The US Food and Drug Administration sent a warning letter to doTERRA in 2014 that alleged doTERRA permitted its distributors, aka Wellness Advocates, to claim doTERRA products could treat and cure medical conditions such as cancer and autism. Making such claims violates laws governing food, drug, and cosmetics.
So-called Business Opportunity.
The greatest appeal of doTERRA is not its products. It is their so-called business opportunity.
While there is no conclusive method to determine why someone becomes a Wellness Advocate with doTERRA, I suspect it is mostly to make money. After all, if someone was drawn to the oils, they can buy them online and not have to deal with the hassles of auto-ship.
How many people want to buy expensive oils? It’s a tough market. How many people want to make more money? Just about everybody. That’s where doTERRA misleads people.
The doTERRA sales pitch is that you can become a Wellness Advocate and have your own profitable business. Unfortunately, the majority of people who join doTERRA don’t even make enough money to cover the cost of products. This sad fact is documented in the doTERRA Earning Disclosure Summary, although they try to hide it.
What is happening when you join doTERRA is you get locked into buying products each month. That might make sense if you really, really like essential oils, but if you’re trying to make money, it’s ridiculous.
You can join doTERRA as a Wholesale Customer for $35. This membership level allows you to buy products at wholesale prices. However, you are not permitted to sell these products, so the “wholesale price” thing is just a gimmick.
Even at the wholesale price, you will pay more than the retail price of comparable oil in the store. The wholesale price is not wholesale at all.
If you want to sell doTERRA products and try to make money, you must be a Wellness Advocate. Becoming a Wellness Advocate requires that you buy an enrollment kid.
Enrollment kits cost from $150 to $2,650. Yes, over two thousand dollars and perhaps another incident of doTERRA making their distributors buy more product than they need.
My guess is you’ll be encouraged to buy the most expensive enrollment kit you can afford. And, I suspect the FTC might consider the $2,650 Enrollment kit product loading.
The doTERRA so-called business opportunity is not about you making money. It’s about doTERRA capturing a market of consumers who will buy products under the illusion that is how to make money. It’s not. That’s how to spend money.
When you decipher the misleading numbers on the doTERRA Earning Disclosure Summary, you will see that the potential to make money with doTERRA is consistent with the MLM industry. That is, only about 1% earn more than they spend.
The odds are better in Las Vegas. You can randomly choose any business other than MLM, and your chance of making money would be better.
doTERRA is a billion-dollar company. That money is coming from forcing every Wellness Advocate to buy products. It’s shameful when a company is proud of how successful they have become by exploiting its sales force.
Look beyond all the feel-good ad copy on the doTERRA website because the bottom line for most distributors is not pretty.
If you are interested in essential oils, become a certified aromatherapist. You can learn more about that here.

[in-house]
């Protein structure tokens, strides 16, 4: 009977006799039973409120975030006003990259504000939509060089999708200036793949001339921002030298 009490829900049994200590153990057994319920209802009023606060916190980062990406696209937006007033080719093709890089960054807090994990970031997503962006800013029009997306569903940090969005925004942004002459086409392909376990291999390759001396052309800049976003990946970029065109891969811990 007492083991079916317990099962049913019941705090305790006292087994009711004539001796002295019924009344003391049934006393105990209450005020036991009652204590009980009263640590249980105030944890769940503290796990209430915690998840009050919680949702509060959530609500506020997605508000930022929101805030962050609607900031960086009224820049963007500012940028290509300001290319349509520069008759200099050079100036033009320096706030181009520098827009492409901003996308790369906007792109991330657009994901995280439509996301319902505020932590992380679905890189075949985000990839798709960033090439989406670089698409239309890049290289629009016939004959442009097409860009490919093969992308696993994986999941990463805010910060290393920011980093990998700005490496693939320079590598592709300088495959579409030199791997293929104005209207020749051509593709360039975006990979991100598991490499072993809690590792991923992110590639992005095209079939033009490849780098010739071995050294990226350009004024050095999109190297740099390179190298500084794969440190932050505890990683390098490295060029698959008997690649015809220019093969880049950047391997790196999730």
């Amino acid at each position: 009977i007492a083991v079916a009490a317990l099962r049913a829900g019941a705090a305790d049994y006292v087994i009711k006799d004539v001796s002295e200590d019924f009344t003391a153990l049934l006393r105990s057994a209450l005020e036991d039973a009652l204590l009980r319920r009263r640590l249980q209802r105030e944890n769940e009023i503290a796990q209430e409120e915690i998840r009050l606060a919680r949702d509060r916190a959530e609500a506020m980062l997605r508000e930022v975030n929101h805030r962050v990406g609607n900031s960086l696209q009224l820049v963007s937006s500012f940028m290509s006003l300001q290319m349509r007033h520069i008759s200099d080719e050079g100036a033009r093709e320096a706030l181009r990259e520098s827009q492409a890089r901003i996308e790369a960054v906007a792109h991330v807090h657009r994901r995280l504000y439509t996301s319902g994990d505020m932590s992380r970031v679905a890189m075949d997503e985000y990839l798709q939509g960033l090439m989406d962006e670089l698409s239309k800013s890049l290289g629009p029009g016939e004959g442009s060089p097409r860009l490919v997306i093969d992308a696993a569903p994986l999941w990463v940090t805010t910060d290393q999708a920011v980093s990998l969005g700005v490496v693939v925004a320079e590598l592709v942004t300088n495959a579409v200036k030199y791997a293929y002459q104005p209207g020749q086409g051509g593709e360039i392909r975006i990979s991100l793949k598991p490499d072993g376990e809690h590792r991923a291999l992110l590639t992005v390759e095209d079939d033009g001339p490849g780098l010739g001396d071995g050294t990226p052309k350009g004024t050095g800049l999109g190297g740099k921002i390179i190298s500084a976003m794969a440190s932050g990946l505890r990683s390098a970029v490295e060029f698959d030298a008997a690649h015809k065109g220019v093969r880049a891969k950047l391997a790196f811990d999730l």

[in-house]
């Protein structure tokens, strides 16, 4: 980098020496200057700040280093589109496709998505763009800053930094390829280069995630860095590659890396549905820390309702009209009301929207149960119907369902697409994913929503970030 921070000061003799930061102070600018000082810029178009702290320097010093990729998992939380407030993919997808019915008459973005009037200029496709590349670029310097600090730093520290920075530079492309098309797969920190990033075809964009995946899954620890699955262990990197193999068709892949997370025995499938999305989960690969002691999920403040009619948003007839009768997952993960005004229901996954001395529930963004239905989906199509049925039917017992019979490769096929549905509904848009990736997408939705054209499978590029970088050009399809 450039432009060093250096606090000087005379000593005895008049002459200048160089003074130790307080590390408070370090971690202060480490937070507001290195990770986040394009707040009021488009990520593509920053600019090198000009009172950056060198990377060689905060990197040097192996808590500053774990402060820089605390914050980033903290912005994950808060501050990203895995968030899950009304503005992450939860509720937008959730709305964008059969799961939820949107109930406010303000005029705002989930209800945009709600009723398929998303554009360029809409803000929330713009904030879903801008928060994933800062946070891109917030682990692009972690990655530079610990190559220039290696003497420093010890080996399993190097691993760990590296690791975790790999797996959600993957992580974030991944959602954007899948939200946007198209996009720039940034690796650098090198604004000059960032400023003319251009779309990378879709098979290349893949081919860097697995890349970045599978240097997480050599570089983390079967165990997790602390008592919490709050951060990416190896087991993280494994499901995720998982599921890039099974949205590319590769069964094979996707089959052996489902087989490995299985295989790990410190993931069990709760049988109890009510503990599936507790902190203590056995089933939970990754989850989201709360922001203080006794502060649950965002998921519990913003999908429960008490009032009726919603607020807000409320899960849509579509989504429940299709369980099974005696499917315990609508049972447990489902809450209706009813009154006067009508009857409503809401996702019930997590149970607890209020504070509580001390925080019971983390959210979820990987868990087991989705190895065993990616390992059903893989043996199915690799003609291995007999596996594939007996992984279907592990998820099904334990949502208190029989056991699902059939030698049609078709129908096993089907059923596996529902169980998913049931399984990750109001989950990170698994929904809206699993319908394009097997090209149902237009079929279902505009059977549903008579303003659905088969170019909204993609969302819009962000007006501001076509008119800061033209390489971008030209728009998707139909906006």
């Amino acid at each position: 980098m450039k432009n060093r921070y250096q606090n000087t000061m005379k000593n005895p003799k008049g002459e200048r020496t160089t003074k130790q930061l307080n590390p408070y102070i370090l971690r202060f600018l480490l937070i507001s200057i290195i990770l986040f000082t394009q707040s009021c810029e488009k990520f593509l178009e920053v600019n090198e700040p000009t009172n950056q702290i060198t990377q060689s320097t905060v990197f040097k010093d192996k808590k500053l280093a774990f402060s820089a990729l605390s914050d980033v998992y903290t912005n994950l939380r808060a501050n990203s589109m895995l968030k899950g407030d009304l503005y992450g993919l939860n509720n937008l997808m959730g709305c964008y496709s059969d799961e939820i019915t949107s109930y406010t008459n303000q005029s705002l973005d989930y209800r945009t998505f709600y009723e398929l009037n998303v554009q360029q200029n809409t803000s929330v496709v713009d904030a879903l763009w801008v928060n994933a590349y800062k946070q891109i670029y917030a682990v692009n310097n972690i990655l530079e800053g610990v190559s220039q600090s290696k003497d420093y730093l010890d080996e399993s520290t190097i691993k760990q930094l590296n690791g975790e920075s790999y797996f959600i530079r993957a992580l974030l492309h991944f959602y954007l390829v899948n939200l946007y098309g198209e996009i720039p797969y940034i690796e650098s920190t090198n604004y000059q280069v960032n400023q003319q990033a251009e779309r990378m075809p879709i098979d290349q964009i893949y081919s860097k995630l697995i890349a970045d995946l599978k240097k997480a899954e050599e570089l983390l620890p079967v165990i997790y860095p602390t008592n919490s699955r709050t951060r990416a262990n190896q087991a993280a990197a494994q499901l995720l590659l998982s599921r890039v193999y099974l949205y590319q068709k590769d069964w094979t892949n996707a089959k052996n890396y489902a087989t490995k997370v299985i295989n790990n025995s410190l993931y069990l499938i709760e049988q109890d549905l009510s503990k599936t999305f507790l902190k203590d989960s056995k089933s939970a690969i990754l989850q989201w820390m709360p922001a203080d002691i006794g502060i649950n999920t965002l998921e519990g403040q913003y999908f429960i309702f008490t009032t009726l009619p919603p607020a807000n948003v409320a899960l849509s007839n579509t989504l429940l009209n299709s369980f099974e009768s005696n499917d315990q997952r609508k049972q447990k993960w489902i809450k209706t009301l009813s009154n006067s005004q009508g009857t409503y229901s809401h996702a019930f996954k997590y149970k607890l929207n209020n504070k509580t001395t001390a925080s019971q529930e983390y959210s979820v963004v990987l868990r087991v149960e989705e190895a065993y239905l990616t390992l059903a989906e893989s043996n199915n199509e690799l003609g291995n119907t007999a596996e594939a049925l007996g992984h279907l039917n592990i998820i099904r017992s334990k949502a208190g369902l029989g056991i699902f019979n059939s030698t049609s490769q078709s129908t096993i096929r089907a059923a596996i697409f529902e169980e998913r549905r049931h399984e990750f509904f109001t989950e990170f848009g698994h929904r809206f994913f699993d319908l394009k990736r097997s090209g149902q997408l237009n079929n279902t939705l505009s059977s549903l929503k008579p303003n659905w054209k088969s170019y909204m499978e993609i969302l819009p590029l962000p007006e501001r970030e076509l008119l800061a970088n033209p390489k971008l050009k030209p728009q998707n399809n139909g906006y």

If you want to make money, I recommend that you learn affiliate marketing. It’s a lot cheaper to build an affiliate marketing business, the earning potential is unlimited, you don’t have to buy products, you truly own your business, and you don’t have to chase after friends and family. You can learn more about Affiliate Marketing here.
DoTERRA Income Disclosure.
The doTERRA Income Disclosure is extremely misleading. You must read it carefully to understand what it is saying.
At one point, doTERRA claims that only 20% of their members made money and that most of those who made money earned enough to pay “a portion, if not all, of their purchases of the Company’s products.”
That’s not a business. That’s an expense!
You Are NOT an Entrepreneur.
As a doTERRA Wellness Advocate, you’re not an entrepreneur. You’re a commission sales person who is forced to pay for the privilege of selling the company’s product and forced to buy the company’s product before you can earn a commission.
That’s a lousy deal.
You Are NOT Building a Business.
As a doTERRA Wellness Advocate, you’re not building a business for yourself. You’re building a sales force for doTERRA. You don’t own it. It belongs to doTERRA, and they can change the rules whenever they want.
Essentially, doTERRA has placed the expense of marketing their product on the backs of their Wellness Advocates.
How Much Do You Make Selling for DoTERRA? Not much. The DoTERRA Income Disclosure is intentionally misleading and difficult to read. There is a reason doTERRA does not want you to know how much their Wellness Advocates earn.
Don’t look at the compensation plan to try to figure out how much doTERRA Wellness Advocates make either. The purpose of the doTERRA compensation plan is to create the illusion that you can make a lot of money with doTERRA. I found no evidence to substantiate this claim.
The true probability of making money with doTERRA appears to be about the same as the MLM industry in general. Unfortunately, less than 1% of the people that try MLM make more money than they spend. That appears to be true for doTERRA too.
Is doTERRA a Scam? doTERRA uses dishonesty and deception to make money. doTERRA offers a so-called business opportunity that has a 99% rate of failure. The chances anyone will make money with doTERRA is only slightly above zero. That’s not a business opportunity.
If you found this article helpful or if you have experience with doTERRA you would like to share, please leave a comment below. Thank you.